In such a scenario, tenant admin must advise affected public folder owners to either delete or move items from that giant folder to reduce the size of that public folder to an appropriate size. A general recommendation is that individual public folder size shouldn’t exceed 20GB.
AutoSplit uses Mailbox Replication Service (MRS) framework to move the public folders from source PF mailbox (mailbox that is getting full) to target PF mailbox (new empty PF mailbox). If MRS issues are transient in nature, the AutoSplit will be delayed but will complete.
Tenant administrators can track the MRS related failures using Get-PublicFolderMailboxDiagnostics command under AutoSplitInfo section.
In the following example, MRF:0 reads Move Requested Failed 0 times (other example could be like MRF: 2 means Move Request Failed 2 times), and can be seen in get-publicfoldermailboxdiagnostics under AutoSplitInfo section:
When something fails in AutoSplit, we handle the exception and increment the bucket counter with the hope that AutoSplit auto recovers in the next attempt. When these bucket counts hit certain thresholds, the AutoSplit state becomes Halted. This is temporarily stopping AutoSplit attempts, as they failed too many times.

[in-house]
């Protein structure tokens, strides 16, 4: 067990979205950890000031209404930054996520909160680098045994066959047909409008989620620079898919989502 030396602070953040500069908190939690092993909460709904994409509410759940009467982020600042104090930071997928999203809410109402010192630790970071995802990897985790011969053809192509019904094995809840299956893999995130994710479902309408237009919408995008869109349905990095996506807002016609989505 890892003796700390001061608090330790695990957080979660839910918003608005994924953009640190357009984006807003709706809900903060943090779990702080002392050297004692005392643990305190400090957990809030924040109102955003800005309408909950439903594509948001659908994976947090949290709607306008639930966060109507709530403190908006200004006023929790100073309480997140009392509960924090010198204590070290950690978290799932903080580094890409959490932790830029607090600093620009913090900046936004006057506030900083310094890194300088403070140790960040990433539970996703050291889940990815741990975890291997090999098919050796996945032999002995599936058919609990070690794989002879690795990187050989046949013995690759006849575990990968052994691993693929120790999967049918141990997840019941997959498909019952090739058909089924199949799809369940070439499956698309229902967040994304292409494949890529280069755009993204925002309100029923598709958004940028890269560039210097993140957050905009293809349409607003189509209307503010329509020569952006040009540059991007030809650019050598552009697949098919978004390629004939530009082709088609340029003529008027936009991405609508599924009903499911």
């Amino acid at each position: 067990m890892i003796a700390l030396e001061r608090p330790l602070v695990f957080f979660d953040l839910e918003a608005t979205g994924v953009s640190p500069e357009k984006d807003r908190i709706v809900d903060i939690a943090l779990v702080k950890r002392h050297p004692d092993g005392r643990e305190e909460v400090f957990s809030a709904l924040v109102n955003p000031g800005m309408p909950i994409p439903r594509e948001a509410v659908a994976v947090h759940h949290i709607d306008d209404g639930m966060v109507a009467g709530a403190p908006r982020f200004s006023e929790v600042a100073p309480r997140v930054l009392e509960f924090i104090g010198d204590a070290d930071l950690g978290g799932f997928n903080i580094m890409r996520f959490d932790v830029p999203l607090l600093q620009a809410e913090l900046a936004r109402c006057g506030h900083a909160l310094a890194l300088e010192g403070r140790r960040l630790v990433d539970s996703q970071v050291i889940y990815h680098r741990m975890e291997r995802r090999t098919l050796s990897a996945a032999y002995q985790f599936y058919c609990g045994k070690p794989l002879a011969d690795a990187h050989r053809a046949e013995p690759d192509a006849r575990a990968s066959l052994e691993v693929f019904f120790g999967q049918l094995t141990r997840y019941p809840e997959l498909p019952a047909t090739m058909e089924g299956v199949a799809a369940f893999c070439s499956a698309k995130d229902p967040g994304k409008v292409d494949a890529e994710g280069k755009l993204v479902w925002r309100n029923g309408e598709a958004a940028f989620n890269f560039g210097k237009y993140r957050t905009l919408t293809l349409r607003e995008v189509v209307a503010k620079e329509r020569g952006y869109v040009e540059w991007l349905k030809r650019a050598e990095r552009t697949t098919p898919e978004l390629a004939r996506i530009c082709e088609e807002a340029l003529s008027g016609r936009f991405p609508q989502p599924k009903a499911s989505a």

In such cases, please raise a support request with Microsoft and include Get-PublicFolderMailboxDiagnostics output for the affected public folder mailbox.
We have seen some support tickets where users might complain to Admins that they are not able to post new items to a public folder or send an email to it (folder was mail-enabled). We found the ProhibitSendQuota was reached and by checking publicfoldermailboxdiagnostics, also saw that ReducedStateProgressState “auto-split process status” was SplitCompleted and ReducedStateTargetMailboxWhenCreatedUTC “date of creation of target public folder mailbox where the data of source public folder mailbox was split to it” was recent.
First, find out PF mailbox that is at full quota:
$PFmbx = Get-Mailbox -PublicFolder
$PFmbx | ft Name,Prohibit*Quota*